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Getting social with marketing

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Published on: Thursday, April 29, 2010

How can businesses use technology to their competitive advantage? Peter Applebaum, founder of Tick Yes joins Peter Switzer his Sky News Business channel program – SWITZER – to discuss social marketing.

“[Tick Yes is] a social marketing company using digital platforms to help organisations really create longer relationships with their key stakeholders,” says Applebaum.

Applebaum started business was started in 2001 and it has always looked at relationship marketing. He says relationship marketing is not news, but the new platforms such as Facebook, Twitter and YouTube are.

“Essentially, traditional marketing is all about a monologue: ‘I, the marketer talk to you, their customer’. And their customer sits back in the chair and says ‘OK, either I’m interested or I’m not.’” 

Building relationships online

Just as people create relationships with friends, spouses, colleagues at work and so on, Applebaum believes people should use the same “strategies and principles” in business relationships”.

“Social networking platforms such as Facebook, Twitter, YouTube, etc. allow us to do that, as long as we understand that people fundamentally don't want to be bored.”

Applebaum says people want to get into relationships – “we're relationship-seeking missiles”. He explains that one of the flaws of traditional marketing is that people weren’t able to create these relationships.

“Organisations would spend millions, sometimes billions of dollars on creating the most wonderful televisions commercials because it tugs at the heartstrings – it gets me emotionally engaged,” he says. “Now there’s no better way of doing that than using these social networking sites and I can find out what you ate for dinner, where you’re going, what you’re doing, what you feel like right now. That’s why people like Oprah Winfrey have millions and millions of followers on Twitter because people are fascinated by this person.”

So how would a business, for example panel beating, use this type of marketing? Applebaum says it has to find “the passion point”. For a panel beating business, it could be “to make my car look as good as it looked when it was brand new.” He also says to provide testimonials from people who have had success with the business and use Twitter to tell stories.

“[Personal relationships is] really what it’s all about,” he says. “It’s not about a website, it’s not about something you can see on your mobile phone, it’s about an individual feeling something for another entity or individual.”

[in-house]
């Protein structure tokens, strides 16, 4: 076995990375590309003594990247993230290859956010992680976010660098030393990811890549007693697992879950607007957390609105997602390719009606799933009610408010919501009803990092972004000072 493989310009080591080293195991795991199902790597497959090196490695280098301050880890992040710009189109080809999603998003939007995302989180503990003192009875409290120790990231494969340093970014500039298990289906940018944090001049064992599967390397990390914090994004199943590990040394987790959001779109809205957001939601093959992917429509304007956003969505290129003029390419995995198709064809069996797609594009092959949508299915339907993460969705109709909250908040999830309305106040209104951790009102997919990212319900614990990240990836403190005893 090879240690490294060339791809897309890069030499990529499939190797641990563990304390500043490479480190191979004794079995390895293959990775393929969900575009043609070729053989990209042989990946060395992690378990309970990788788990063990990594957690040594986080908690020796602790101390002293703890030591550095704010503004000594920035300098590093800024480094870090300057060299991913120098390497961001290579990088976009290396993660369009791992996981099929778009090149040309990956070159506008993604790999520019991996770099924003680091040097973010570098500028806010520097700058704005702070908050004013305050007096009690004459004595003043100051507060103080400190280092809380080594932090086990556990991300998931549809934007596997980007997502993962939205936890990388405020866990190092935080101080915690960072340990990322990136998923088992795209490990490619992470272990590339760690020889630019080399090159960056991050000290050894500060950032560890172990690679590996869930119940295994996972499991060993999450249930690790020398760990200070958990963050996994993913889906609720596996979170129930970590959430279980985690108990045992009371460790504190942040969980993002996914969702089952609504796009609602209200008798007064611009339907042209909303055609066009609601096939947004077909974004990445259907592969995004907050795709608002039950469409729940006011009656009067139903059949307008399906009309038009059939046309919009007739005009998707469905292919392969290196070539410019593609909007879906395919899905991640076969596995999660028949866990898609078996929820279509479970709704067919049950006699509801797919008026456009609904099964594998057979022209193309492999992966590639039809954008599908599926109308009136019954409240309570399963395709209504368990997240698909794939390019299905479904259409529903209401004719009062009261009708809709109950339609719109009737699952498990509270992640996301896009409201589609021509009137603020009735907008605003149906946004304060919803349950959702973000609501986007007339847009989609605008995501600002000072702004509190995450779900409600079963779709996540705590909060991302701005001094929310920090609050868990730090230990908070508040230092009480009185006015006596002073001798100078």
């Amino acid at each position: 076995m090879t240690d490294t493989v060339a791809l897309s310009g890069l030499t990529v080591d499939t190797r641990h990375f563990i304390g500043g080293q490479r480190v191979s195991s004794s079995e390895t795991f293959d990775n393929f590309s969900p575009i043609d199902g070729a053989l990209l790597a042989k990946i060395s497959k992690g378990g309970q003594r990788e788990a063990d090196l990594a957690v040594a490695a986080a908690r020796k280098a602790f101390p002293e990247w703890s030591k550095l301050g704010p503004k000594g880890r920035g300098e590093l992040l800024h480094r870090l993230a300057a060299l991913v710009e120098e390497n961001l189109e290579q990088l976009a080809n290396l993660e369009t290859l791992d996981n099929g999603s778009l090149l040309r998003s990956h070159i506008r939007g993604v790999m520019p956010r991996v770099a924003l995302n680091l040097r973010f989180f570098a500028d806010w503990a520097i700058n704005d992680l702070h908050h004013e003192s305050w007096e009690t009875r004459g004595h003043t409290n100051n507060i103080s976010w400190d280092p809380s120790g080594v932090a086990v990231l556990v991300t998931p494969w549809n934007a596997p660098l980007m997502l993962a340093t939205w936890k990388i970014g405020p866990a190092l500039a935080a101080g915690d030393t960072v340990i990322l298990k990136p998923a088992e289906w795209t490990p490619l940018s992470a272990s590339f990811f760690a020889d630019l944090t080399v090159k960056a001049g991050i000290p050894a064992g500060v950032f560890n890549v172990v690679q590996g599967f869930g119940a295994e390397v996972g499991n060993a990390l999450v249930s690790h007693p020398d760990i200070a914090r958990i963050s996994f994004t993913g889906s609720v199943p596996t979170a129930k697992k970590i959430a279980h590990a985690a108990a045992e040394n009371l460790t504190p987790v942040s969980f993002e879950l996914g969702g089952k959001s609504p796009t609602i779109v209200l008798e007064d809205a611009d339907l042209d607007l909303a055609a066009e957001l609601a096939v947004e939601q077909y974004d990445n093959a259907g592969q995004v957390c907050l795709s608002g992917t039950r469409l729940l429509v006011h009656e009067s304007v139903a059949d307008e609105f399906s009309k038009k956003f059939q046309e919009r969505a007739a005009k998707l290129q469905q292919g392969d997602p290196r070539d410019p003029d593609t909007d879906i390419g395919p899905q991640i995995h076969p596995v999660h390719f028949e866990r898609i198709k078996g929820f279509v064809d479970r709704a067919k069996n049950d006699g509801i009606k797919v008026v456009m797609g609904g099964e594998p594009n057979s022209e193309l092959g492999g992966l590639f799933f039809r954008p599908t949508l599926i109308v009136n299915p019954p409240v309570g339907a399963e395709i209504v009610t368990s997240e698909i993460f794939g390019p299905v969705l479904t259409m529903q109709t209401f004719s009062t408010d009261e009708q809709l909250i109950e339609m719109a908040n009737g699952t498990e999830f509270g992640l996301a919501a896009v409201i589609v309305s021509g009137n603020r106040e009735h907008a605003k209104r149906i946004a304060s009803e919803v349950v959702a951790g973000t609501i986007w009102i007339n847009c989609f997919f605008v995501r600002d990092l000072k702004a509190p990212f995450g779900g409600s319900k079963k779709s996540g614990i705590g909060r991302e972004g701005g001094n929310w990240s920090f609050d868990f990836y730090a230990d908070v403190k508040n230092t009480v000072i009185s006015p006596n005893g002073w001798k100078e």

The challenges

Of course, there are challenges with this type of marketing. Applebaum says one of the challenges of the internet is it exposes bad spelling and writing.

“But in many ways, that’s authentic because most of us are bad at spelling, most of us aren't very good at putting words together, but it’s real,” he says.

He explains that a lot of organisations, particularly large corporates that have a lot to spend on advertising and promotion, have tried to create an emotional connection, but “it’s all very clinical”.

“What social networking and what social marketing allows organisations to do is introduce some humanity into the whole equation.”

Applebaum says there is “legacy thinking” when it comes to marketing. Organisations market the traditional way – “we broadcast and talk at you, the consumers”. He says this is not changing, but the trend is “making the change”.

“Certainly those traditional methods are still very valid and they will be for many, many years to come, there’s no doubt about that. But, the people have spoken, and they are speaking in their millions.”

Work on your business, not in it. To learn how, book a complimentary business assessment today with a Switzer Business Coach.

Important information:This content has been prepared without taking account of the objectives, financial situation or needs of any particular individual. It does not constitute formal advice. For this reason, any individual should, before acting, consider the appropriateness of the information, having regard to the individual’s objectives, financial situation and needs and, if necessary, seek appropriate professional advice.

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